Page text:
Gregory J. Heym
Executive Vice President, Chief Economist
BY RANDI F. MARSHALL
Newsday Staff Writer
The average price of a Manhattan apartment fell in the second quarter of 2006 compared with the same period last year, hovering around $1.2million, three large real estate agencies reported yesterday.
Occurring at the height of the spring market, that decline could be an indication of a slowing real estate market, especially because it's combined with significant increases in inventory and declines in the number of sales.
But a fourth report found otherwise: Real estate appraiser Jonathan Miller showed that Manhattan apartment prices, on average, had actually increased, to nearly $1.4 million. Miller, with Miller Samuel, also reported gains in two other key indicators: average price per square foot ($1,083) and median home price ($880,000).
The disparity seems to point to the difficulty of analyzing and predicting a real estate market that is neither booming nor busting, experts said. What's more, the Manhattan market is complicated by cooperative apartment sales data that aren't as publicly available, noted Gregory Heym, the chief economist for Terra Holdings. It is the parent of Brown Harris Stevens and Halstead Property LLC, two of the agencies that reported average price declines.
Even as Heym's reports found a decline in average price, they showed modest gains in median price, up 3.4 percent to $755,000, and price per square foot, now at $999 - a 3.8 percent gain.
"If you had told people a year ago that the median price would be higher this year, they probably wouldn't have believed you," Heym said. "This is about finding your way through a healthier market."
But that finding doesn't mean the real estate market is suddenly full of vigor. Even the price gains reported by Miller, who conducts his research for the Prudential Douglas Elliman real estate company, are not considered signs of sudden renewed strength in the local real estate market, especially because it's just one quarter of the data.
"I don't think this is an indication of a long-term trend," Miller said. "I think it's somewhat of an anomaly."
Indeed, the truth of the Manhattan real estate market is likely somewhere in the middle of these results, especially with factors beyond the market at work, experts said.
For instance, the average price declines may be partly due to a large number of new condominium buildings consisting largely of studio and one-bedroom apartments - which generally cost less than two- and three-bedroom apartments, according to Pamela Liebman, chief executive of The Corcoran Group, which issued the third market report yesterday showing an average price decline. The last time Corcoran saw an over-the-year price decline was in the second quarter of 2003, Liebman said.
Even with particular sales affecting the quarter's data, price gains have slowed, demand is softer and inventory is higher, Liebman said. And long-term mortgage rates have risen by a full percentage point in the past year. Liebman noted that some apartment searchers who wanted to buy a one-bedroom are now choosing to rent instead. Rents rose by 15 percent on average, to $3,970, Corcoran reported.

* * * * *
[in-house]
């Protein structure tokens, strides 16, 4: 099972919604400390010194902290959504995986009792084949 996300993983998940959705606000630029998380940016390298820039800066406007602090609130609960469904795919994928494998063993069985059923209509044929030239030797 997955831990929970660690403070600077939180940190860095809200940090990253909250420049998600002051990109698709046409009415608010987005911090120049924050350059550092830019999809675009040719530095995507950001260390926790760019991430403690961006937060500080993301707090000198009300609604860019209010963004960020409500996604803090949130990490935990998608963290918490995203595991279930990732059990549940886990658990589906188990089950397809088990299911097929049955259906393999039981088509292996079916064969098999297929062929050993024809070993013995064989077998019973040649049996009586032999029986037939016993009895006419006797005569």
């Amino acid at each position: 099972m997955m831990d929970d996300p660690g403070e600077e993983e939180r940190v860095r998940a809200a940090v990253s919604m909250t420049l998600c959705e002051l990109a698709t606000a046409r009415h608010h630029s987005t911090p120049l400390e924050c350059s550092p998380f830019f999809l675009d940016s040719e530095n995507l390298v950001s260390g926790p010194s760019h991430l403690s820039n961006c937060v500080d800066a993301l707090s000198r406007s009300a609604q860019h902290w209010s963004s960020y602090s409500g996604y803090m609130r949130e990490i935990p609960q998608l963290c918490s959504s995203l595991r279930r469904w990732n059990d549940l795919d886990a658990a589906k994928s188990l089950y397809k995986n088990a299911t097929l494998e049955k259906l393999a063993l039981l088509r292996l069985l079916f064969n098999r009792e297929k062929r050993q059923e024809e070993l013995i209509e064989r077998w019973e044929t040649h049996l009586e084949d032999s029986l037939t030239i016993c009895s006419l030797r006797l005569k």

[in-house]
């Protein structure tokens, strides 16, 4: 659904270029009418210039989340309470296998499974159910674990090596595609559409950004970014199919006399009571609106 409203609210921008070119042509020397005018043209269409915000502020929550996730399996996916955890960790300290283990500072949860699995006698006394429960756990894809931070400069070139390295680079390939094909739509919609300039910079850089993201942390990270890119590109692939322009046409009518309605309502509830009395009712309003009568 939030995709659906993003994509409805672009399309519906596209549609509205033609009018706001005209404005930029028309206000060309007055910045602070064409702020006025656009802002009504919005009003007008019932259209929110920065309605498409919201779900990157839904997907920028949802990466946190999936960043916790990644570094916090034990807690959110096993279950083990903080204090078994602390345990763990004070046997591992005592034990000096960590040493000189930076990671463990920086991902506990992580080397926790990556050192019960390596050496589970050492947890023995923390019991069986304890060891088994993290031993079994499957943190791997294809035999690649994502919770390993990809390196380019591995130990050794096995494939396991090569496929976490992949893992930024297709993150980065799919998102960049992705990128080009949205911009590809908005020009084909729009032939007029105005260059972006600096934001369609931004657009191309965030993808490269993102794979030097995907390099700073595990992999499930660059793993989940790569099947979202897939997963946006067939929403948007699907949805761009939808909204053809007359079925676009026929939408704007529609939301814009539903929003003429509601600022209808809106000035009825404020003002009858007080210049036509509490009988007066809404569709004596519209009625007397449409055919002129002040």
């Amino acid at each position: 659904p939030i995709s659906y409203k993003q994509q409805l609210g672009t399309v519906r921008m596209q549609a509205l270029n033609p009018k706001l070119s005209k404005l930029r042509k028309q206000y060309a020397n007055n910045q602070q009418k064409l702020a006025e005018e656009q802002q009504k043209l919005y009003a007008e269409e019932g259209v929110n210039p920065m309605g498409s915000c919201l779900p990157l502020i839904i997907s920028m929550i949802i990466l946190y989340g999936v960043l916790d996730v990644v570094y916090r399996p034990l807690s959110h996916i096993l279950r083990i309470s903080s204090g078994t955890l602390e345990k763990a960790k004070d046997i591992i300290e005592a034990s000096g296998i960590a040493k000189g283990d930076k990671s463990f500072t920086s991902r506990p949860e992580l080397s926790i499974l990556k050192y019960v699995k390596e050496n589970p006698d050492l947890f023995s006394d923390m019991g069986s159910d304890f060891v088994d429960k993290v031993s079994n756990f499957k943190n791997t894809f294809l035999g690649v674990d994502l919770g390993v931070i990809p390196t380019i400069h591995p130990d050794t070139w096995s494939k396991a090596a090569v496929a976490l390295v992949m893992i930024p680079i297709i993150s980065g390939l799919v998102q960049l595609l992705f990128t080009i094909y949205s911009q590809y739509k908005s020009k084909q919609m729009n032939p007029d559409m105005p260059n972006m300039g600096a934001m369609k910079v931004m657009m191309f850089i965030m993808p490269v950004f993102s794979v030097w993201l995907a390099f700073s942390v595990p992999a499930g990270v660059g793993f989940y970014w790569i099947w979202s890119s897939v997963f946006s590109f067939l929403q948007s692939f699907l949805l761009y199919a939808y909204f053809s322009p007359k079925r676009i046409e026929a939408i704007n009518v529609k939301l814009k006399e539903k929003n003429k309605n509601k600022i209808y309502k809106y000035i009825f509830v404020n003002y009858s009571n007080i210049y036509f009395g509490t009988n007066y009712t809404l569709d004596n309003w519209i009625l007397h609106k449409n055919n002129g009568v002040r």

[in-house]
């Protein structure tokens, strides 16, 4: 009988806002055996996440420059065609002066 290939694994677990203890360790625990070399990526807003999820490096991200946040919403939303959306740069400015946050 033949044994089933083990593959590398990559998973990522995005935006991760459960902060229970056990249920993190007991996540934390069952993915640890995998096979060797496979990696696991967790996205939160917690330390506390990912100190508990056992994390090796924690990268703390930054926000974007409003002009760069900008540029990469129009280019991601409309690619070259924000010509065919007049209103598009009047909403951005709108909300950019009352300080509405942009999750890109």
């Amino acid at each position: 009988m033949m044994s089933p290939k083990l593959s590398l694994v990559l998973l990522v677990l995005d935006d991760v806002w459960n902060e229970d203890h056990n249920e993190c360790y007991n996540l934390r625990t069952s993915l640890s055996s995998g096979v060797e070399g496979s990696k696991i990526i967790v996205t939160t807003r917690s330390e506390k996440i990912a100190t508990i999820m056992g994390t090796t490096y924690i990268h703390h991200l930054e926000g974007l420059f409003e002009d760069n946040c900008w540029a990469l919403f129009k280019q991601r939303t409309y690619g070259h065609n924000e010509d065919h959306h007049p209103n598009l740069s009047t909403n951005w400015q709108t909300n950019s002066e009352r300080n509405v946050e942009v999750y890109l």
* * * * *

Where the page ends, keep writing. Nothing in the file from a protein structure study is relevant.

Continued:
"We still have pretty significant prices, and that, combined with interest rates' being so much higher, means that ... you have buyers who can't afford to buy right now," Liebman said.
Supply is relatively high - with listings in Manhattan up 54 percent over a year ago, Miller said. The number of closed sales, meanwhile, declined by nearly 15 percent. Interestingly, while condominiums are outselling cooperatives in terms of numbers, co-op prices are increasing faster than those for condos, in part because of the sale of so many more small condo apartments.
"I think we're pretty fortunate here," said Dorothy Herman, chief executive of Prudential Douglas Elliman. "The city has more inventory, but you still have the incomes to support it."
That may not be as true on Long Island, Herman said, adding that wages on the Island are not gaining as much ground. Long Island's inventory remains up about 50 percent over the year, and median prices rose just 4.8 percent in Suffolk County, to $395,000, and 2.2 percent in Nassau, to $478,500.
"I'm a little more concerned on Long Island," Herman said. "You have to keep your eye on it."
New York City's market may also stay level because supply isn't expected to continue its steep upward trend. Heym noted that new listings in the second quarter declined from a year ago.
The complexities now, however, mean it's difficult to predict the future of the overall market. Instead, many experts say the market may vary by location, price range and a host of other factors.
"When you have a flat market, it doesn't mean that every property, every neighborhood or every town is flat," Miller said. "It means that some are up and some are down."
Copyright 2006 Newsday Inc.
Thursday, July 06, 2006